Physics Photo of the Week
Galaxy Gallery - Photos and Discussion by Raya Cooper and Chelsea Gandy
|M51 - Chelsea Gandy
|M106 - Chelsea Gandy
We obtained these photographs by taking about 60 exposures
30 sec through red, green and blue filters on our portable telescope
behind the Spidel Math, Physics, and Economics building at WWC.
The camera is a CCD camera - an astronomical digital camera. We then
processed the images by stacking all the images of each color. We then
combined the three colors and adjusted the color balance to create
accurate color rendition.
Messier 108 is an edge on
barred spiral galaxy in the constellation Ursa Major, near the bottom
star across from the handle of the Big Dipper. It is a distant member
of the Virgo Super Cluster of galaxies. M108 has an estimated mass of
over 125 billion times the mass of the sun and includes over 200
globular clusters. At the center of the galaxy is a super massive black
hole estimated to be 24 million times the mass of the sun. The galaxy
has no pronounced central bulge or core. Dusty spiral arms
composed of many Hydrogen Alpha regions of star forming nebula heavily
obscure the axis. First discovered in 1781 by Pierre
Méchain, this object was added to Messier’s catalogue in 1953. -
M51 and its companion are a
galaxy pair 31 million light years away. One can find M51 in the night
sky near the big dipper’s handle with a small telescope. The larger is
NCG 5194 and the smaller is NCG 5195. The blue color of the
spiral arms indicates the presence of young stars. One can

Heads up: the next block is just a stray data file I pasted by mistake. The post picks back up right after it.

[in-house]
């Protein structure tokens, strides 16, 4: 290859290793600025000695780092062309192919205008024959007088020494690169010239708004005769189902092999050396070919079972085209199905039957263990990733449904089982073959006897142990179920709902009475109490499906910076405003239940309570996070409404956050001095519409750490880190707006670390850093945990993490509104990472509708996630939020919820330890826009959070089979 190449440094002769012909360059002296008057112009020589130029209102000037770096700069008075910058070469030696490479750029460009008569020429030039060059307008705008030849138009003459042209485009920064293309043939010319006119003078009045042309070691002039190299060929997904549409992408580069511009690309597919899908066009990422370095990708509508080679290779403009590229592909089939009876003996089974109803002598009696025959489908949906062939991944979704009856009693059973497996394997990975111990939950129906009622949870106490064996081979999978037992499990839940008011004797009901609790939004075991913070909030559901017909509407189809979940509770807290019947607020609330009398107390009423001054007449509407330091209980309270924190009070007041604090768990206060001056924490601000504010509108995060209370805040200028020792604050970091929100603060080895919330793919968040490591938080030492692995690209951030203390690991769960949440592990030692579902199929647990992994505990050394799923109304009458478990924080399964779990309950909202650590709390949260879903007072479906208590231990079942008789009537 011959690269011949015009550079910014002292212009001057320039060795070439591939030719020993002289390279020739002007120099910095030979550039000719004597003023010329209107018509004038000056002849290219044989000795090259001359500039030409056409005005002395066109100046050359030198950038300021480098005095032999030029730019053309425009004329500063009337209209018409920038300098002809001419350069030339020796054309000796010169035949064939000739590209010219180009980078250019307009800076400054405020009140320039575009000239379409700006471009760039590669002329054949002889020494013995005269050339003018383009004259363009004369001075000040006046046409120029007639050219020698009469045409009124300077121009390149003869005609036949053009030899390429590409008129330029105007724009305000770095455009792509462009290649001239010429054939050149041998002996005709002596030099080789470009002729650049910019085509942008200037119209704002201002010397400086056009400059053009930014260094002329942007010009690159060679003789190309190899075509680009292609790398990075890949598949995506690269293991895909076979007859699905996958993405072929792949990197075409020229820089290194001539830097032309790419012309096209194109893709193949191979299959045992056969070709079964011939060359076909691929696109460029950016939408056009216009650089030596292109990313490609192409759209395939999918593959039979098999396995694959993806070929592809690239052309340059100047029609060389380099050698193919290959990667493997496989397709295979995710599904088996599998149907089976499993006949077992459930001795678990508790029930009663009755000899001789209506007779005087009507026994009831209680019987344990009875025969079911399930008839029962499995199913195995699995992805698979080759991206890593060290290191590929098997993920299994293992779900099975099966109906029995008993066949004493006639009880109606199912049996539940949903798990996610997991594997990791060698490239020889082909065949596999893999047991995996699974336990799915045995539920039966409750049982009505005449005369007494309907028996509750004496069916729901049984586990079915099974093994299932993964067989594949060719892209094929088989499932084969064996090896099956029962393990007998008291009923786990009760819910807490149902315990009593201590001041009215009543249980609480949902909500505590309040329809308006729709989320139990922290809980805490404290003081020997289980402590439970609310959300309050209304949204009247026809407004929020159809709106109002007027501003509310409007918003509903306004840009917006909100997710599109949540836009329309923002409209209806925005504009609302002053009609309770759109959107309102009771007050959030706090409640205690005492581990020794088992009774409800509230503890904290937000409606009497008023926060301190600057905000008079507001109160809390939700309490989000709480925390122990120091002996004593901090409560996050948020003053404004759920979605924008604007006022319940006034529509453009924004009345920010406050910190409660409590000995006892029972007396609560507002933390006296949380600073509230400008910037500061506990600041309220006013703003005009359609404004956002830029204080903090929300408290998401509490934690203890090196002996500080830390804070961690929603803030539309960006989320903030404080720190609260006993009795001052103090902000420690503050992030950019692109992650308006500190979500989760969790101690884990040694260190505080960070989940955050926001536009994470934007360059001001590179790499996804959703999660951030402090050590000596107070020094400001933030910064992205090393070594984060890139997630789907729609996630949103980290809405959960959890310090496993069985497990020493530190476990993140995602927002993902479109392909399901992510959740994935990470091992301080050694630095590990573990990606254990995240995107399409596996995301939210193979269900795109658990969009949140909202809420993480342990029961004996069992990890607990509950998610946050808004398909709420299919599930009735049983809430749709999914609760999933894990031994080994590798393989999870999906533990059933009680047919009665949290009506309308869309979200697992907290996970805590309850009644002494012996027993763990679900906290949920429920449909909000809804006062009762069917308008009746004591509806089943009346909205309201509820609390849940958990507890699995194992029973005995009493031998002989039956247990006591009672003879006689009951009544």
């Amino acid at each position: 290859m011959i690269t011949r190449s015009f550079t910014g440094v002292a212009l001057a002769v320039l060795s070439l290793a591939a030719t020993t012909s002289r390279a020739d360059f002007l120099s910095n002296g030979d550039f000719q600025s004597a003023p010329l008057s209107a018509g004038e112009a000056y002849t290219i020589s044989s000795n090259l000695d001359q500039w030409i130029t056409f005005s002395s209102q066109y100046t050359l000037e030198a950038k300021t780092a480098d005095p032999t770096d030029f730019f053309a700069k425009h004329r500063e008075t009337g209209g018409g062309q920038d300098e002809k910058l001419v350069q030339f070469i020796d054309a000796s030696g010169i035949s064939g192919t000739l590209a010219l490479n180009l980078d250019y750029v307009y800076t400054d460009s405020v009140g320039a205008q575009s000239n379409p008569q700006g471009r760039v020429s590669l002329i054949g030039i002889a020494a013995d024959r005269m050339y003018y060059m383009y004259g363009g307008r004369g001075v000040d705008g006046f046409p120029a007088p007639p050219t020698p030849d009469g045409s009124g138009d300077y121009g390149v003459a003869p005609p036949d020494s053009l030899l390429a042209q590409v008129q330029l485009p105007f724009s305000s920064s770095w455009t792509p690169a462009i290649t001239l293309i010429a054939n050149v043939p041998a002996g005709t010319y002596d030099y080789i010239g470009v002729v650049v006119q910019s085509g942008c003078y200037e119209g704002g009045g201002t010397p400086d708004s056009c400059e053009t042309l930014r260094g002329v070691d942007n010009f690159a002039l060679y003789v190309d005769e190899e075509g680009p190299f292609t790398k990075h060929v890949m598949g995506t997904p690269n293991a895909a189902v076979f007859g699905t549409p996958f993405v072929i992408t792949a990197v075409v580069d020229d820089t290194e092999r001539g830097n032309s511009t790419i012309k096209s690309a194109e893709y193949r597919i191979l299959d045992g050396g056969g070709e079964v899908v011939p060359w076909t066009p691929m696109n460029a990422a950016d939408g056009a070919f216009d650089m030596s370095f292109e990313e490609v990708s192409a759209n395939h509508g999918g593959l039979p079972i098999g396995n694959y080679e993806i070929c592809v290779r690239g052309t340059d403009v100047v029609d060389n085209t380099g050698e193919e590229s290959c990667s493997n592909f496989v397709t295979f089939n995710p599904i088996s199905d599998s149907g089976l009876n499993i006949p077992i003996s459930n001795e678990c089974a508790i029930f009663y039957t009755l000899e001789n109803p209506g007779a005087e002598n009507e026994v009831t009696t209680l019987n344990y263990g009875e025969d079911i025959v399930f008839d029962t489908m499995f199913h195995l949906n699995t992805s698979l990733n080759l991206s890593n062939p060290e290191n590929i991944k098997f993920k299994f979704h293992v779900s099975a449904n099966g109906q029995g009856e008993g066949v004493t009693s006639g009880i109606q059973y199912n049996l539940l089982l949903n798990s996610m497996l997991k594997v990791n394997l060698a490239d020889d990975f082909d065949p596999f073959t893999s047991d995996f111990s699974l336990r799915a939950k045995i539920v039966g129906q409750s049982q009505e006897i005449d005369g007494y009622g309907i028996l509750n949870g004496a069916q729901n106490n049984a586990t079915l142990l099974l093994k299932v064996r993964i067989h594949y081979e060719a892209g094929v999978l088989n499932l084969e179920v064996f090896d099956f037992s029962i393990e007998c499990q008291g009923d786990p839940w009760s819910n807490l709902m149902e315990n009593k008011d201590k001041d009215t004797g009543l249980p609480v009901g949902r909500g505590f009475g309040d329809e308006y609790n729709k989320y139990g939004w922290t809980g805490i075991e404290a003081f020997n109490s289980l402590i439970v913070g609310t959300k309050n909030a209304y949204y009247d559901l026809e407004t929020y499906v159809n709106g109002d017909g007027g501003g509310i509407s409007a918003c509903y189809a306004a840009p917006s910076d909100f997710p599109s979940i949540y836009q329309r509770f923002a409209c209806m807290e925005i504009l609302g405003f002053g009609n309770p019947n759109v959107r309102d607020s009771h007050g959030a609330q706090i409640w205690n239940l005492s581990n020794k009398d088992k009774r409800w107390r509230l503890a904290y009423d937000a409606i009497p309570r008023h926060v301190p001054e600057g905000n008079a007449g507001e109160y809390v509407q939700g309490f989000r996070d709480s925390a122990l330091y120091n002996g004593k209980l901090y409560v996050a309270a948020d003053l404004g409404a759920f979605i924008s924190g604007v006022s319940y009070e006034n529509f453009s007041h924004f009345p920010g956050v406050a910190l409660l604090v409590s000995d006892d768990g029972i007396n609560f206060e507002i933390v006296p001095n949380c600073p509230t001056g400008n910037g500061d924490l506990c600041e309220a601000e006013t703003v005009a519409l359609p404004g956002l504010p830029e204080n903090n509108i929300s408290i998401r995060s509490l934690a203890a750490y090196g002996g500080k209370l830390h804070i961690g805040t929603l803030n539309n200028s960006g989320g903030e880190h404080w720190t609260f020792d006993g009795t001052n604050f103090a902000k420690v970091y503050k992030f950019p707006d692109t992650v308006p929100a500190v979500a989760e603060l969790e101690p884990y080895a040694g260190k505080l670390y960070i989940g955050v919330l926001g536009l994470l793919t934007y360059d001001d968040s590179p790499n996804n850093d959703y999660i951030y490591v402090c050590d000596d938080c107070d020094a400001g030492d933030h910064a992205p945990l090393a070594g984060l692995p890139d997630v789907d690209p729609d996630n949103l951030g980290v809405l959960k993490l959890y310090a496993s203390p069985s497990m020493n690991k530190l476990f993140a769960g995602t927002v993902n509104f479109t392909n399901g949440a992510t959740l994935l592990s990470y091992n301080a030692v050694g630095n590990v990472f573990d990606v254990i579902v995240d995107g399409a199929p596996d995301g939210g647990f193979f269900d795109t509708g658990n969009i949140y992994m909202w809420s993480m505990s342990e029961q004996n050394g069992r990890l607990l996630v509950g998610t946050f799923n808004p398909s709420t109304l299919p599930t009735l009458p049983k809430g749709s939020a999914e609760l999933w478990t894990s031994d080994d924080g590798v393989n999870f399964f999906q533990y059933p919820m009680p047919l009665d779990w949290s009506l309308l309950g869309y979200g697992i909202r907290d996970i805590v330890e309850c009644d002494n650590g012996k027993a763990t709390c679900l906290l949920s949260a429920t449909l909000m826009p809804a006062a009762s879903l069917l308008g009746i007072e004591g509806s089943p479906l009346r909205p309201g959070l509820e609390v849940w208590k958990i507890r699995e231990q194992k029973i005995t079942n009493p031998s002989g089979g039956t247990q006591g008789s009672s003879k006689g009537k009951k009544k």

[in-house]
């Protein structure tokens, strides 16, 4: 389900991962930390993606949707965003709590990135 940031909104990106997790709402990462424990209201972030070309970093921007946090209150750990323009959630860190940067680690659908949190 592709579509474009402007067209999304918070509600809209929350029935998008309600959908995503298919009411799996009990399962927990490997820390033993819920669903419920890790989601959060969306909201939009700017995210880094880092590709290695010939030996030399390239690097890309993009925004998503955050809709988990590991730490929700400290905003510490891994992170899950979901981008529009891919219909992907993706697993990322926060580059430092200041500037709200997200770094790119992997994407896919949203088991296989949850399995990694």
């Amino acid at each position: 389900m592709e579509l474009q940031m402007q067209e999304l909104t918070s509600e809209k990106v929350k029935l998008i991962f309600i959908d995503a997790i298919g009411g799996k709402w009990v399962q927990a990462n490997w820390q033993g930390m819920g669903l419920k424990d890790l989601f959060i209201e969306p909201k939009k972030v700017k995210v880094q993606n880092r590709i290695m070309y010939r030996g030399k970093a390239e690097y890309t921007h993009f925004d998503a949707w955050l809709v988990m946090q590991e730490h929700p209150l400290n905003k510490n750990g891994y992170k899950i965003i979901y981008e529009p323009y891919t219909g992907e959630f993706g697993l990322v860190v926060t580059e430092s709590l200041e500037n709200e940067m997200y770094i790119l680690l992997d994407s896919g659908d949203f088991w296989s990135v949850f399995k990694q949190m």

observe from this picture how the smaller galaxy has disrupted the
larger’s spiral arms. This disturbance was effected over the course of
millions of years.
M106 is a galaxy 20 to 25
million light years distant. It is thought that matter from the galaxy
is being sucked into a super massive black hole, due to the observed
emission lines and x-rays. - C. G
Raya Cooper and Chelsea
Gandy recently completed a second course in Astronomy at Warren Wilson
College. Raya is graduating this weekend with a major in Outdoor
Leadership. Chelsea is a rising senior majoring in Mathematics
and minoring in Creative Writing. Both these students completed
extensive research projects in this course.
This is the last Physics Photo of the Week due to summer
vacation. Physics Photo of the Week will resume on Friday, August
27, 2010 - D. C.
Photo of the
published weekly during the academic year on Fridays by the Warren
Wilson College Physics
Department. These photos feature interesting phenomena in
the world around us. Students, faculty, and others are invited to
submit digital (or film) photographs for publication and
explanation. Atmospheric phenomena are especially welcome.
Please send any photos to firstname.lastname@example.org.
All photos and discussions are copyright by Donald
Collins or by the person credited for the photo and/or
discussion. These photos and discussions may be used for private
individual use or educational use. Any commercial use without
written permission of the photoprovider is forbidden.
the Physics Photo
the Week Archive.
Observers are invited to submit
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